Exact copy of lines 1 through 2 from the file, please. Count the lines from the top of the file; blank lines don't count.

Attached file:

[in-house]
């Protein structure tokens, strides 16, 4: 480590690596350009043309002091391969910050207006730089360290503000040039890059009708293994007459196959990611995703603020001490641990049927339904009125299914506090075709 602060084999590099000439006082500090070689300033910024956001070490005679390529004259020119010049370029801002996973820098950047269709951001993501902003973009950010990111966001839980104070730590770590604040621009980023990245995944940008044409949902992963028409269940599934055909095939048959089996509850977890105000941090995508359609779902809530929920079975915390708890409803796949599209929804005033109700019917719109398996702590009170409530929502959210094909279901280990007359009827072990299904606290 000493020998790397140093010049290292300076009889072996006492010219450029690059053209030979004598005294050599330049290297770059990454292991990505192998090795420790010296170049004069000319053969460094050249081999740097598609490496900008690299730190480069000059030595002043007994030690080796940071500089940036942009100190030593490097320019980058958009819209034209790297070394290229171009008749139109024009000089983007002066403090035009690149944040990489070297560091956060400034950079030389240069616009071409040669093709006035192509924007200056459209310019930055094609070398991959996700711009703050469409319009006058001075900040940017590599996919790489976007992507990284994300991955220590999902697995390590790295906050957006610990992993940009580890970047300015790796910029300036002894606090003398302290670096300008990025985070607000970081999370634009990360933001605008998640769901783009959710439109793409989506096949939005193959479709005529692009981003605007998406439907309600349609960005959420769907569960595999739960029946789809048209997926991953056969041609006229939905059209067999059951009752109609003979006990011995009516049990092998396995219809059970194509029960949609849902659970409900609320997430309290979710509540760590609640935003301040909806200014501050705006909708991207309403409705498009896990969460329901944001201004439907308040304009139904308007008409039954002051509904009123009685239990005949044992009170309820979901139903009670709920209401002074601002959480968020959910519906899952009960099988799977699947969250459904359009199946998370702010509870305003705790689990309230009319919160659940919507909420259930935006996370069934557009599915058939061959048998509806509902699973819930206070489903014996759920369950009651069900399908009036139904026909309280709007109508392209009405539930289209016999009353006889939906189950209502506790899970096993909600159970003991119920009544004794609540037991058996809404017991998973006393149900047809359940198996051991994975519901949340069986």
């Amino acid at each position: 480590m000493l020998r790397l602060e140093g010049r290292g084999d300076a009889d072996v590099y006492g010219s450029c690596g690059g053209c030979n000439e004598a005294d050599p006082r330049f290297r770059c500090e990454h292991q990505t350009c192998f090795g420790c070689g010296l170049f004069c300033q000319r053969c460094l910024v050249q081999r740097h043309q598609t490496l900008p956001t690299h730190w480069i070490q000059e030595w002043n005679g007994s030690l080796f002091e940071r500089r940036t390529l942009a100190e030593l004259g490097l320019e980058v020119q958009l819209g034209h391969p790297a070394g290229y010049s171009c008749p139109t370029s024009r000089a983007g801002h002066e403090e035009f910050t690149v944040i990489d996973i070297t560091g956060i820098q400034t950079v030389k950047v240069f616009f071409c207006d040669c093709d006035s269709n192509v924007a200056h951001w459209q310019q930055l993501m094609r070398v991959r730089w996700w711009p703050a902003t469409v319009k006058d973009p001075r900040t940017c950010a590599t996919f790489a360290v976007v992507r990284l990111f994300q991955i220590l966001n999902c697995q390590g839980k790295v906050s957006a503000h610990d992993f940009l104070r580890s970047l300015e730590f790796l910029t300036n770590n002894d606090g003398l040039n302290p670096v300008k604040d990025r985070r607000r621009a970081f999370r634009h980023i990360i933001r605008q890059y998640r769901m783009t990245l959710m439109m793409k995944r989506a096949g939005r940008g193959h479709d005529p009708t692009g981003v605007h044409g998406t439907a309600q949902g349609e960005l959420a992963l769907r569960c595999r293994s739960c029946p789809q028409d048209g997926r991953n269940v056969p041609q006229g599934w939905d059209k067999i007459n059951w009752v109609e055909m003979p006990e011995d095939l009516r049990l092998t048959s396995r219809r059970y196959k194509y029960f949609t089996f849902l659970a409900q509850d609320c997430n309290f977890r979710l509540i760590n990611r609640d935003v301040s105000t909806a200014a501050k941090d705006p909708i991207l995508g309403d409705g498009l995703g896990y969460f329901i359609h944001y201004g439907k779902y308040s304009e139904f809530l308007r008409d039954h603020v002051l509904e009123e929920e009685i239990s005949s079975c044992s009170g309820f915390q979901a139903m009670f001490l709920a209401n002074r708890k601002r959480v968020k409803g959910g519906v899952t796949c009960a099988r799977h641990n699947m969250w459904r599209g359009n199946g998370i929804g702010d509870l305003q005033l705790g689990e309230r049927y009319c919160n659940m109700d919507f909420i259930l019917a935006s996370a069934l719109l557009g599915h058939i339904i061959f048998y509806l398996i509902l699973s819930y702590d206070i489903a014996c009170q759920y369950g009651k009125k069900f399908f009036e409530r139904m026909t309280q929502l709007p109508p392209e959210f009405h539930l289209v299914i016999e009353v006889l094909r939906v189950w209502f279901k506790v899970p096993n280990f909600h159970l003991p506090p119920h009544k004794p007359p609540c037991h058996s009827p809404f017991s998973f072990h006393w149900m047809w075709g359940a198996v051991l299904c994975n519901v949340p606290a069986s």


[in-house]
């Protein structure tokens, strides 16, 4: 480590690596350009043309002091391969910050207006730089360290503000040039890059009708293994007459196959990611995703603020001490641990049927339904009125299914506090075709 602060084999590099000439006082500090070689300033910024956001070490005679390529004259020119010049370029801002996973820098950047269709951001993501902003973009950010990111966001839980104070730590770590604040621009980023990245995944940008044409949902992963028409269940599934055909095939048959089996509850977890105000941090995508359609779902809530929920079975915390708890409803796949599209929804005033109700019917719109398996702590009170409530929502959210094909279901280990007359009827072990299904606290 000493020998790397140093010049290292300076009889072996006492010219450029690059053209030979004598005294050599330049290297770059990454292991990505192998090795420790010296170049004069000319053969460094050249081999740097598609490496900008690299730190480069000059030595002043007994030690080796940071500089940036942009100190030593490097320019980058958009819209034209790297070394290229171009008749139109024009000089983007002066403090035009690149944040990489070297560091956060400034950079030389240069616009071409040669093709006035192509924007200056459209310019930055094609070398991959996700711009703050469409319009006058001075900040940017590599996919790489976007992507990284994300991955220590999902697995390590790295906050957006610990992993940009580890970047300015790796910029300036002894606090003398302290670096300008990025985070607000970081999370634009990360933001605008998640769901783009959710439109793409989506096949939005193959479709005529692009981003605007998406439907309600349609960005959420769907569960595999739960029946789809048209997926991953056969041609006229939905059209067999059951009752109609003979006990011995009516049990092998396995219809059970194509029960949609849902659970409900609320997430309290979710509540760590609640935003301040909806200014501050705006909708991207309403409705498009896990969460329901944001201004439907308040304009139904308007008409039954002051509904009123009685239990005949044992009170309820979901139903009670709920209401002074601002959480968020959910519906899952009960099988799977699947969250459904359009199946998370702010509870305003705790689990309230009319919160659940919507909420259930935006996370069934557009599915058939061959048998509806509902699973819930206070489903014996759920369950009651069900399908009036139904026909309280709007109508392209009405539930289209016999009353006889939906189950209502506790899970096993909600159970003991119920009544004794609540037991058996809404017991998973006393149900047809359940198996051991994975519901949340069986």